TUCALOOSA, Ala. — The state's automotive industry had a recording-breaking year in 2016, according to figures released by the Alabama Department of Commerce.
Greg Canfield, the department's secretary, said last week that the factories operated by Honda, Hyundai and Mercedes-Benz combined to produce at least 1,048,597 vehicles last year.
Canfield said Hyundai likely led the way with 379,021 cars and SUVs manufactured in its Montgomery plant. Honda estimated 369,576 vehicles produced in Talladega County, and Mercedes said it reached its annual stated capacity of 300,000 vehicles in Tuscaloosa County, with more exact year-end numbers to be released later this year.
Canfield said the numbers represent at least a 1.4 percent increase over production in 2015, the first year the three automakers combined to manufacture more than a million vehicles.
"Alabama's auto industry continues to be a powerful force for the companies that have planted deep roots here, as well as for the skilled, dedicated workers of our state," Canfield said. "There's also a robust pipeline of new automotive jobs, investments and products, so we expect production to remain strong in the years to come."
Dara Longgrear, the executive director of the Tuscaloosa County Industrial Development Authority, echoed Canfield's optimism about the bright future of the industry, both in Tuscaloosa and statewide.
Longgrear said that while sedan production has plateaued, albeit at record highs, production of sport utility vehicles such as those assembled at the Mercedes facility in Vance continues to grow. With that growth comes expansions, new suppliers and more jobs.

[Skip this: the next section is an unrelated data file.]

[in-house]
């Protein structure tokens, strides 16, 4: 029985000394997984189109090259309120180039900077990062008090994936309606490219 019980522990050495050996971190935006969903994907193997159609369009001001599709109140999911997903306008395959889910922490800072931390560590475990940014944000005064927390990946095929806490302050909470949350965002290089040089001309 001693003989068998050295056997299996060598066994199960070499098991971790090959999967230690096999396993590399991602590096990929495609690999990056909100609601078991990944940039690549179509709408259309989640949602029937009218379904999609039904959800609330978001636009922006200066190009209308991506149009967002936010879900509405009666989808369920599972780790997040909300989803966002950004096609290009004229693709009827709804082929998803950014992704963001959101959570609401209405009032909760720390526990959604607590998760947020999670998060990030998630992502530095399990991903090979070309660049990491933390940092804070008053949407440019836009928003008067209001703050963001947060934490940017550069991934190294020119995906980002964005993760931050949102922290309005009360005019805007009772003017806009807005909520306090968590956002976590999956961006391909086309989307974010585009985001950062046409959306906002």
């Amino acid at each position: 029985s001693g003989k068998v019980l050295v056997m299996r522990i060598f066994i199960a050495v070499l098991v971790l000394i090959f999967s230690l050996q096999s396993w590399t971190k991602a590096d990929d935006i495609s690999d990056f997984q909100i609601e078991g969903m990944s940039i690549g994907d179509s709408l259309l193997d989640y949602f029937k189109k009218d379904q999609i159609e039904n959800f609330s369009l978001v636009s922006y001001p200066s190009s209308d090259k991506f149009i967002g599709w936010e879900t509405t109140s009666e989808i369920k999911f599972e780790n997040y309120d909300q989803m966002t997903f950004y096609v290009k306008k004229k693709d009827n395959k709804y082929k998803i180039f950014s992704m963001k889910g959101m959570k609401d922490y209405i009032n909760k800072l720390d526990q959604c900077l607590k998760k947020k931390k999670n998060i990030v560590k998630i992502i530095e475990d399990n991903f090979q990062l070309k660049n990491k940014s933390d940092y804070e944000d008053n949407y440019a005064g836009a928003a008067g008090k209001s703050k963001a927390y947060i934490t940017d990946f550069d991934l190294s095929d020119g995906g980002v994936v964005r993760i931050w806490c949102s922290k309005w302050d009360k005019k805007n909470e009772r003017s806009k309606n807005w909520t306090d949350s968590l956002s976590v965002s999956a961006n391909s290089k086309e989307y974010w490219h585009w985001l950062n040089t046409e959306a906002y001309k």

"There isn't any comparison to the auto industry in terms of the ripple effects it creates," Longgrear said. "And we're fortunate to have the premier automaker here in Tuscaloosa County."
Longgrear also said advancement in new propulsion systems, driverless car technology and electronics both under the hood and inside the car promise a strong future for the industry.
"It was yet another very successful and record-breaking year for Alabama's automotive industry, which continued to grow and add thousands of jobs in 2016," said Steve Sewell, executive vice president of the Economic Development Partnership of Alabama. "In addition to the great impact the industry has on our economy, the state's automotive companies continue to bring positive recognition to Alabama, our workforce and climate for business."
Information from: The Tuscaloosa News, http://www.tuscaloosanews.com